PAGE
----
Dr. Art Hunt at The RNA Underworld explains why Obama’s plan to double NIH research funding is a good idea.
Big bang for the buck: Hunt’s analysis suggests doubling the research budgets might drive as much as a trillion dollar increase in our economy. Sure it’s optimistic — but read what he says. And then consider: Which platform offers the greatest hope of cures or treatments for cancers? Which platform offers the best hope for a cure or treatments for Alzheimer’s disease?
The two industries I mention here – pharma and biotech – are intimately interwoven with the basic biomedical research enterprise, and a significant amount of the innovation that drives these industries originates (or originated) in the NIH-funded biomedical research laboratory. In this respect, the NIH budget is an investment, and a wildly-successful one. Even if we don’t take the face-value numbers I have pulled from Wiki here (that show an annual return of some 1000%, and more than 750,000 high-paying jobs the tax receipts from which would probably pay much of the NIH tab by themselves), and instead factor in that some of these receipts and jobs are not American, it is still easy to see that basic biomedical research returns considerably more than the investment made by the government. (And this doesn’t begin to weigh the intangibles, the ways that the research enterprise gives back to society as a whole.)
Science bloggers have been not so noisy as this issue might need: The closest John McCain came to supporting science, the driver of our economy, was when he offered to assault education, and that’s the opposite of supporting science. Obama’s mentions are encouraging, but not frequent enough nor strident enough.
Think of just three of the issues that are affected by basic science research, that will be yelled about during the campaign:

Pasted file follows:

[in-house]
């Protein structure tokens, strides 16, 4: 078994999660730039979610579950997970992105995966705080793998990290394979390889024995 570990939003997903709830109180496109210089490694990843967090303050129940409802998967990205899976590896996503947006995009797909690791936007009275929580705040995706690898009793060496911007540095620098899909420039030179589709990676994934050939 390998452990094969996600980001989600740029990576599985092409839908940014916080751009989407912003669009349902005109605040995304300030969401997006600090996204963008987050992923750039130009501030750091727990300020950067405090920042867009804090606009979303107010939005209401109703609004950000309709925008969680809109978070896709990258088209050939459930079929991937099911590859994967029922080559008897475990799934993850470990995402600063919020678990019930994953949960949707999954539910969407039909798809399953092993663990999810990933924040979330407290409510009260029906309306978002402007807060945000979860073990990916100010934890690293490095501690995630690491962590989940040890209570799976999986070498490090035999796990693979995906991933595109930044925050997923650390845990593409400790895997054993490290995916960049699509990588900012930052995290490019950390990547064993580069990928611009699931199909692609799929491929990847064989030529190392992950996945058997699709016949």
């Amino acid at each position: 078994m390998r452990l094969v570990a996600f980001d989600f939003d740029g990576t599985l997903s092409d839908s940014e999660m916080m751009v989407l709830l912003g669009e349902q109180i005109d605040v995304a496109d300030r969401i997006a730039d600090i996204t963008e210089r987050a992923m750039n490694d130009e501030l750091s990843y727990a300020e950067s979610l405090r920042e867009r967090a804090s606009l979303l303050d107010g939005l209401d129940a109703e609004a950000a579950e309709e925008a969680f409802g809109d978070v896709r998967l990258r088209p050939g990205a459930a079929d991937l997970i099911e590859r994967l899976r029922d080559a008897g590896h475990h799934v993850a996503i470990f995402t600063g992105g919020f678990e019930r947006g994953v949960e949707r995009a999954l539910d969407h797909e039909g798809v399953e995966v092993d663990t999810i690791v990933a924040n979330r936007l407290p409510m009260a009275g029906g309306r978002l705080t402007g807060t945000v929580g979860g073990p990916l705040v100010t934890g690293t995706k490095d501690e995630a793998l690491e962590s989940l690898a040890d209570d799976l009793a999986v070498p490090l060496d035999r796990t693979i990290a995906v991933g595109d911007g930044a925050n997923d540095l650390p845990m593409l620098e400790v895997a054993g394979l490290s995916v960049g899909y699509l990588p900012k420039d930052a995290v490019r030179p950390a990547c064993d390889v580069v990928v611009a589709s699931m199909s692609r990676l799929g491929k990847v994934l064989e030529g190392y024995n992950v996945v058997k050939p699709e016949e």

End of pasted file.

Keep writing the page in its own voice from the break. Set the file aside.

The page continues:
- Health care: New cures could save a great deal of money, but would likely drive up costs in the short term. Right to life? What right to life survives the inability to pay for basic life-saving pharmaceuticals?
- Climate change: Areas of ignorance cover more territory than the Arctic ice. To all sides it should be obvious that more information is needed, which will require a lot more basic research in almost all fields. If we fail to increase our investments in understanding climate change, how can we expect to avoid errors in public policy?
- Defense: Think of where the Allies would have been in World War II without RADAR. Think of how the invasion of Japan would have gone without nuclear weapons. Think of the successes of Gulf War I with the use of stealth and communications jamming technology — and the later problems. Think of where we would be today had we known there were no “weapons of mass destruction” in Iraq in 2002 and 2003.
The silence on science should make us very, very concerned.
Have you read Obama’s response to the 14 big questions on science policy? McCain has not answered.
- Pharyngula, “Simple science teaching recommendations“
- The Intersection, “How I accidentally framed Carbon,” by Eric Roston (guest post – he’s the author of The Carbon Age)
- Chris Mooney, The Republican War on Science